Confessions of a Teenage Drama Queen (Fullscreen, Widescreen) product details page

Confessions of a Teenage Drama Queen (Fullscreen, Widescreen)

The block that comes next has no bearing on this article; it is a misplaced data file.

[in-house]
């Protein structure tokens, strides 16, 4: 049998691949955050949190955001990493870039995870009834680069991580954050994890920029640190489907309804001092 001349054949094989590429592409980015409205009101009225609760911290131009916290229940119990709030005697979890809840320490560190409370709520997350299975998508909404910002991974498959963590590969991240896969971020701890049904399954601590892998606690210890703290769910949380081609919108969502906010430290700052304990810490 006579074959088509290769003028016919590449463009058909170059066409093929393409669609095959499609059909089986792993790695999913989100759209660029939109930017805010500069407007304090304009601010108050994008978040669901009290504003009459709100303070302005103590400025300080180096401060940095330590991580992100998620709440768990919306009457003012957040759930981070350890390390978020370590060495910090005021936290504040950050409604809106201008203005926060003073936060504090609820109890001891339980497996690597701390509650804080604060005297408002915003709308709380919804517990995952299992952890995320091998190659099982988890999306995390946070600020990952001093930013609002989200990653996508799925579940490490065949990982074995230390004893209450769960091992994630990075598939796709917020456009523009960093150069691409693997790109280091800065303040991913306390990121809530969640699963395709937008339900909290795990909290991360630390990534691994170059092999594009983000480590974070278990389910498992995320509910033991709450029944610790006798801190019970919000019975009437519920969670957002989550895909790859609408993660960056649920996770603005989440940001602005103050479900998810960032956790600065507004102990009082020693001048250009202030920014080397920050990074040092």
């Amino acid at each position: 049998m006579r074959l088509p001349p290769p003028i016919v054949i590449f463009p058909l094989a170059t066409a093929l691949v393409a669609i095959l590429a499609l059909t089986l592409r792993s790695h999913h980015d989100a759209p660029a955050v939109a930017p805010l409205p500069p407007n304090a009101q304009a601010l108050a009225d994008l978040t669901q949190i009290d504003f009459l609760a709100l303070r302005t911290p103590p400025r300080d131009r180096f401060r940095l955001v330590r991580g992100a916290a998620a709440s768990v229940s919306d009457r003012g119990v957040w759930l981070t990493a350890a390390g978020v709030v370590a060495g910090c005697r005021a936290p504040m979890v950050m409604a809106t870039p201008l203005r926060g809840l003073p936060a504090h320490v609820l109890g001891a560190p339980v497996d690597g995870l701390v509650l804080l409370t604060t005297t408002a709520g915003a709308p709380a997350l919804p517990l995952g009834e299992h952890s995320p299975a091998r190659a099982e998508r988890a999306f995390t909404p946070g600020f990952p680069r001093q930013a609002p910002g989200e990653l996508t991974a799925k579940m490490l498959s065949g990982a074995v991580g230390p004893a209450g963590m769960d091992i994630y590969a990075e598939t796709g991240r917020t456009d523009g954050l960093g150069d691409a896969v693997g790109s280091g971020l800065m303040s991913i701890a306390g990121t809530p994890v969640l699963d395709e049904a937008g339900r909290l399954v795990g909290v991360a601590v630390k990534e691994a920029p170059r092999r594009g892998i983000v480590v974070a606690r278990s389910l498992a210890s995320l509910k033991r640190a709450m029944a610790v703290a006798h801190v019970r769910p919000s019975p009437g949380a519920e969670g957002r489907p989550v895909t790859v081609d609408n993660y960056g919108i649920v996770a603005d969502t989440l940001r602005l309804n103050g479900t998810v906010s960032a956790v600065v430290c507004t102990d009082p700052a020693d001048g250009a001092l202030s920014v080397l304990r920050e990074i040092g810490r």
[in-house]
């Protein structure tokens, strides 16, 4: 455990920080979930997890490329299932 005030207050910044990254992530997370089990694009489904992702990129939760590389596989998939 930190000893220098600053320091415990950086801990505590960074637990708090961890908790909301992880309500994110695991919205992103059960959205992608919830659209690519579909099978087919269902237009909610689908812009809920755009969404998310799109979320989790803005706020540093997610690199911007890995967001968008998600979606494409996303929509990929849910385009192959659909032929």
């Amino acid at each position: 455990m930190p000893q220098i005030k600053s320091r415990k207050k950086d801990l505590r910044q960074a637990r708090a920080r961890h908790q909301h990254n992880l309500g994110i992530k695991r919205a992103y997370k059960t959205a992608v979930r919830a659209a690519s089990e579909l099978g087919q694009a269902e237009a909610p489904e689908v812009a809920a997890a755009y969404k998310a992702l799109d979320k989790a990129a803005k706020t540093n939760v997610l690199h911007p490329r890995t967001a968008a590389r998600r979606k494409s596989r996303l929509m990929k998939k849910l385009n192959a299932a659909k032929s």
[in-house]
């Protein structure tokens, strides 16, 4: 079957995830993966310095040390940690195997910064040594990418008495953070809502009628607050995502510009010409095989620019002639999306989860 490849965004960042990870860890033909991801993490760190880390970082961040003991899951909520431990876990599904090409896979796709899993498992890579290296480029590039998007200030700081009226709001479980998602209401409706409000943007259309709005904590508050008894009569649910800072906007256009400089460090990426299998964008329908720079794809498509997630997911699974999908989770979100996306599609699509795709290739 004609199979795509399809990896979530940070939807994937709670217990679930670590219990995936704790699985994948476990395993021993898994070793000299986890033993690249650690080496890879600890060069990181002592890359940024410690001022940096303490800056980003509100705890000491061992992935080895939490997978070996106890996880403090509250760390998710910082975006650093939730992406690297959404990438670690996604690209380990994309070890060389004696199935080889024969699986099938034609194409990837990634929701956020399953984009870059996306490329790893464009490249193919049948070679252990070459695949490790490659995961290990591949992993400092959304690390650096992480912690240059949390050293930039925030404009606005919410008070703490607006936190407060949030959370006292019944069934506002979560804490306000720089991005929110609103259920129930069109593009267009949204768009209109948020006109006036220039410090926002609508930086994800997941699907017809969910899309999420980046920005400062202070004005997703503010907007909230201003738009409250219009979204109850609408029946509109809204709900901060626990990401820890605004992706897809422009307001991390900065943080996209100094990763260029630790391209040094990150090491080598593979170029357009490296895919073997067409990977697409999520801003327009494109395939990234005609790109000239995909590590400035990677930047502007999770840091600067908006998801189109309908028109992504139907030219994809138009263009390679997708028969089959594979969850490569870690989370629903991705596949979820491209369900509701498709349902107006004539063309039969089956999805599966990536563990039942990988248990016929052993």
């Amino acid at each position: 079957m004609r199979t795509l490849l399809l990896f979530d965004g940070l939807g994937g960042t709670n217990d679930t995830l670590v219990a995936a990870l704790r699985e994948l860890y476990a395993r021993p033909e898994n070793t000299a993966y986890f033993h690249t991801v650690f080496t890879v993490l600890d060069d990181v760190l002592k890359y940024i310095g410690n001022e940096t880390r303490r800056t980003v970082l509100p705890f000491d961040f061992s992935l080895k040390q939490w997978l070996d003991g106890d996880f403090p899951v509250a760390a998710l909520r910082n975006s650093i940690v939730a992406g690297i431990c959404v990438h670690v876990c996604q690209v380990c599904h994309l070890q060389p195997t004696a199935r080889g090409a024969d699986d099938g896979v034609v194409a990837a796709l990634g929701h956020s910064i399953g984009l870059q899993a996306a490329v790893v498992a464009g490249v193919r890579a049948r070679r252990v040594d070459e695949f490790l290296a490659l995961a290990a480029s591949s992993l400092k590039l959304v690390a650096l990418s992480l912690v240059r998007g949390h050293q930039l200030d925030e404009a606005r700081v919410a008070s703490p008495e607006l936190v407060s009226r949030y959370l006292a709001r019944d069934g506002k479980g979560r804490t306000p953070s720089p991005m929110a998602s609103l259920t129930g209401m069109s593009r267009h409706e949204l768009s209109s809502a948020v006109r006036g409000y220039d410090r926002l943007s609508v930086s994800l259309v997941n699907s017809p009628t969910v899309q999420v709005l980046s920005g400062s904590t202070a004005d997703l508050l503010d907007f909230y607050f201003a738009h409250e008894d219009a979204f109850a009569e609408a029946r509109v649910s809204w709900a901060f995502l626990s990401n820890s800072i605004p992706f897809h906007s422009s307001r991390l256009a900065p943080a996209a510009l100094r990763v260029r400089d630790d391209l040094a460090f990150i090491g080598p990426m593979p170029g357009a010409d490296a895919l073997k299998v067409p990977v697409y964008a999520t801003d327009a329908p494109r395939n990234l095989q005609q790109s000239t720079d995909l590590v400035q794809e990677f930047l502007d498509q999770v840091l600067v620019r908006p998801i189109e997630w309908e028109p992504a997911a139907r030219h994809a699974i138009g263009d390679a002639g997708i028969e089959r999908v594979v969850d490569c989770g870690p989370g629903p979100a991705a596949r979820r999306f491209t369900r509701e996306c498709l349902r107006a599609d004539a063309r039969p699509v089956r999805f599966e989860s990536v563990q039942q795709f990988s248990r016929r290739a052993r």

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If Freaky Friday is the film that gave Lindsay Lohan a warm cinematic welcome, Confessions of a Teenage Drama Queen is the hasty follow-up, an unendurable vanity project that's as long as any 90-minute movie out there. Sara Sugarman's film aims for the tone, pastel design, and outrageous sartorial sense of Clueless, but its Disney pedigree, as well as the intrusion of a square Disney morality, prevents it from amassing the necessary irony. Wherever it needs to be brash, it's safe. What's left is a tedious tween comedy with precious few laughs or insights, and even less sense of how to appeal to its target audience. The film is modern enough to feature an iMac orchestra and a hip-hop staging of Pygmalion, but its characters' wants and needs are decidedly quaint. Not only are Lohan and her best friend hung up on the kind of glam rock band that teens haven't favored since the 1980s, but Lohan's excessive narration contains numerous allusions to unlikely works of literature. In vain, Sugarman resorts to cutaways and running the action in fast-motion to punch up Gail Parent's script, which includes such zingers as "Are you partially insane?" and "You're being accusatory" But the film's most obvious deference to Lohan's budding superstardom, at the expense of humor, is that none of the times she breaks into song involve setting up a punch line -- they are presented merely as music videos. In the grand scheme of things, Confessions turns out to function as a rough draft for Mean Girls, the Lohan vehicle released only two months later, which comes a lot closer to being an effective satire of teen politics. Preferring Confessions would be...well, partially insane. Derek Armstrong, All Movie Guide

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